On The Wolf Trail – Lahaul-Spiti To Lower Saxony
Volunteering with wildlife organisations across two continents, Lalitha Krishnan shares her observations from the field in an attempt to dispel the myths surrounding the mysterious and misunderstood wolves.
Photo: Lalitha Krishnan
A casual conversation in a remote high-altitude village three years ago navigated my life path astray. I had visited Spiti in Himachal Pradesh with my family only to discover that there’s more to the land than meets the eye. I saw Spitians dealing with life in their inherent resilient way. If growing food in a windy desert 4,000 m. above sea level, hauling snow melt by hand, walking 10-15 km. to fetch dung-fuel in a treeless landscape, getting little or no access to healthcare, gaining daily wage employment and educating their children wasn’t enough, they had predator attacks on their precious livestock to deal with.
A VICTIM OF MYTH
Life in Spiti isn’t as peachy as a biker’s Facebook post and in spite of the Spitian’s deep-rooted connection to the earth and acceptance that predators too need to eat, when livestock is killed, it’s the absolute last straw for the owner. Sometimes someone, and in this scenario, the wolf – the underdog – often pays the price. Wolf attacks on livestock do occur but in far fewer numbers than people presume. It’s more likely to be a combination of demonising wolf myths, the physical presence of wolves and the need for a scapegoat that brings forth people’s wrath on wolves. As I recently discovered, it’s the same story even a continent away, in the affluent world of Lower Saxony, Germany: “the wolf has to go.”
Though I never personally saw or heard of a proven wolf attack in Spiti while I was there, the undercurrent flipped a switch in my over imaginative brain. I decided there and then I needed to do something about an animal I really knew nothing about and had never set eyes on – the intelligent and elusive Himalayan wolf Canis himalayensis.
My limited knowledge of wolves comes from reading novels and not research papers. Somewhere in my subconscious, I carry this image of Farley Mowat transporting jerry cans of vodka in the guise of aviation fuel as he prepares to fly out in search of wolves, alone, in sub-arctic Canada. He lived like the wolves, urine marking his territory and eating mice when there was no caribou. I picture Jiang Rong (pseudonym), the young Chinese student, during his harsh posting in inner Mongolia, stumbling on the pack of wolves that inspired his most fascinating novel in the thick of the Chinese revolution. I cannot but mention Mark Rowland, the philosophy professor, who kept a wolf called Brenin − posing as a pet dog − in the U.S. for the whole duration of its lifetime. Rowland got away with it. Running and living with Brenin, nursing him through sickness, Rowland finally, gave him the noble burial he deserved and went on to write about lessons learnt from the wild. All of it sounds like romantic fiction, but isn’t.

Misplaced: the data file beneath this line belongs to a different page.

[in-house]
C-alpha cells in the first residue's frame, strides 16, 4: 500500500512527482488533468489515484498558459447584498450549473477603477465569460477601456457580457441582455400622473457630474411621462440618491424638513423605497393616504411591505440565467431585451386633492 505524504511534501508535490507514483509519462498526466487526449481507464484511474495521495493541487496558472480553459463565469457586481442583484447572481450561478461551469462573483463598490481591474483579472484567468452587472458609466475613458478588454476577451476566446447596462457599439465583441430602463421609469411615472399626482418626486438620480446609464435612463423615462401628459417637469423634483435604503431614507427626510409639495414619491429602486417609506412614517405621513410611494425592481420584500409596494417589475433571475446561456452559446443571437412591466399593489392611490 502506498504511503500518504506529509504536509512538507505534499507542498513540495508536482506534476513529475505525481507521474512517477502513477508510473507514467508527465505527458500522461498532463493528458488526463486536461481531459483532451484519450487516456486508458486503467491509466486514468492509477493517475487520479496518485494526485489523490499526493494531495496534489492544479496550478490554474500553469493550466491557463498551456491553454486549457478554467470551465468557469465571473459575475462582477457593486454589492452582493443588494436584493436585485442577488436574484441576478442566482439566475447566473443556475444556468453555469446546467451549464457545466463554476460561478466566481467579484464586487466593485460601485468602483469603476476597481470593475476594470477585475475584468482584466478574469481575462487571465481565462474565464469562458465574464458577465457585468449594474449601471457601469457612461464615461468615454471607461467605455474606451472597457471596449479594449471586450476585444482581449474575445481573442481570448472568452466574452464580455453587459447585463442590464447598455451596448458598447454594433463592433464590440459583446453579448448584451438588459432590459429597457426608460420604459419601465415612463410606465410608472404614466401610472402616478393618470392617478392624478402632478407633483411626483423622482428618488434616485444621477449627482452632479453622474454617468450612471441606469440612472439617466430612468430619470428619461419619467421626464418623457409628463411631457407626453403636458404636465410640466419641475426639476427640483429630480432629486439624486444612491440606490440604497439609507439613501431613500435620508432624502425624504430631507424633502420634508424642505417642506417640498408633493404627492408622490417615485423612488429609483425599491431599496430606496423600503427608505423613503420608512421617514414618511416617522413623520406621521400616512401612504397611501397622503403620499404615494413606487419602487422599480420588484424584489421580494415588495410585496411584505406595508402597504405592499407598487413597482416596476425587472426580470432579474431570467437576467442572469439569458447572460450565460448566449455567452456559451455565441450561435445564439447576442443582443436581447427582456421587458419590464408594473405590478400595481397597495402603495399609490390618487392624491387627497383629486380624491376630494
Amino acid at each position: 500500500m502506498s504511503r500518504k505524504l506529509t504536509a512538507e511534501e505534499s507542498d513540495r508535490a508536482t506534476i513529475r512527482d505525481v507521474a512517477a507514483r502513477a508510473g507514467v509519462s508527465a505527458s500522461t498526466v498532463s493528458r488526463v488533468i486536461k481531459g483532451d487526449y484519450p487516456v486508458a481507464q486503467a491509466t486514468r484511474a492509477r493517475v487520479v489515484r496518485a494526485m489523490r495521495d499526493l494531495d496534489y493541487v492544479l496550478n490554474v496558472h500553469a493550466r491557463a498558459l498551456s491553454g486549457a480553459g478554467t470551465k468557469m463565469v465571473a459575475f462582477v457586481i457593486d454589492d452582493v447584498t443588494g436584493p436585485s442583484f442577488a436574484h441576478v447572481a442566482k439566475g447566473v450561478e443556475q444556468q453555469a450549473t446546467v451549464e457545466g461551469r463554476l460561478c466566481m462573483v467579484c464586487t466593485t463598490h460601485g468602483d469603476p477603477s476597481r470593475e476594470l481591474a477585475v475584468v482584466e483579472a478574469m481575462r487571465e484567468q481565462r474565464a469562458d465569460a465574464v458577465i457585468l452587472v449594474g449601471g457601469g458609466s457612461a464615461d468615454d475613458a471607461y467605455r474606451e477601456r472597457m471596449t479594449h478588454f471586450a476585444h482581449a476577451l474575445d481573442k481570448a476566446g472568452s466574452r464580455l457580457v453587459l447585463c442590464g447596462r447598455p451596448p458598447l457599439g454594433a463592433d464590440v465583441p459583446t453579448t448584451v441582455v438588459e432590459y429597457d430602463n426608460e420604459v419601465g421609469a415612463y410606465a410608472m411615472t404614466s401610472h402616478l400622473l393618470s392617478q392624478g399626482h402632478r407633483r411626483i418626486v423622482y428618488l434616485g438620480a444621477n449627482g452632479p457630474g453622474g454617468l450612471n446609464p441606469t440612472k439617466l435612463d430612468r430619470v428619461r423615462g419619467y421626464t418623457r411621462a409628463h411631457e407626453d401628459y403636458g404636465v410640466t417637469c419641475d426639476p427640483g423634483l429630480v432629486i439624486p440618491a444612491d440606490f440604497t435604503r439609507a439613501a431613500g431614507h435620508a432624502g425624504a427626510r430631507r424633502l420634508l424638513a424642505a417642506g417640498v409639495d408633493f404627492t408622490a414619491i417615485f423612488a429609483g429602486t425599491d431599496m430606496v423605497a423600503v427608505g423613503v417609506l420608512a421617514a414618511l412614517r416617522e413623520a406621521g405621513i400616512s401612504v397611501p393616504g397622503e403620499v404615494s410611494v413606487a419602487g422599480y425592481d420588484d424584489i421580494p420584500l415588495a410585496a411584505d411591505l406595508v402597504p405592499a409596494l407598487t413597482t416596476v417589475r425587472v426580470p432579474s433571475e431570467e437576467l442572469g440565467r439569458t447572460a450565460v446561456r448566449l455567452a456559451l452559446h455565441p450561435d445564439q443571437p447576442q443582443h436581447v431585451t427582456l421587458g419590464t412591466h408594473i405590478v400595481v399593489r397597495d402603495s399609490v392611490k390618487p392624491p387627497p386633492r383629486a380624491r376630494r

I am neither qualified nor trained to be a conservationist. I made a deal with myself. In October 2016, I decided to go look for wolves to convince myself they exist instead of chasing ghosts. Volunteering with an NGO in Spiti, I went on to acquaint myself with the local community: to get their perceptions of wildlife, talk about conflicts with wolves and snow leopards, get their views on tourism and listen to ideas they might like to share. After speaking to several families privately in their homes and fields, I was surprised to find out that the biggest threat to livestock in winter was neither the wolf nor the snow leopard, but the feral dogs that hunted in packs and killed livestock as a result of food scarcity. Naturally, the locals look unfavourably on dogs as well, but that is something I hope will change in the future.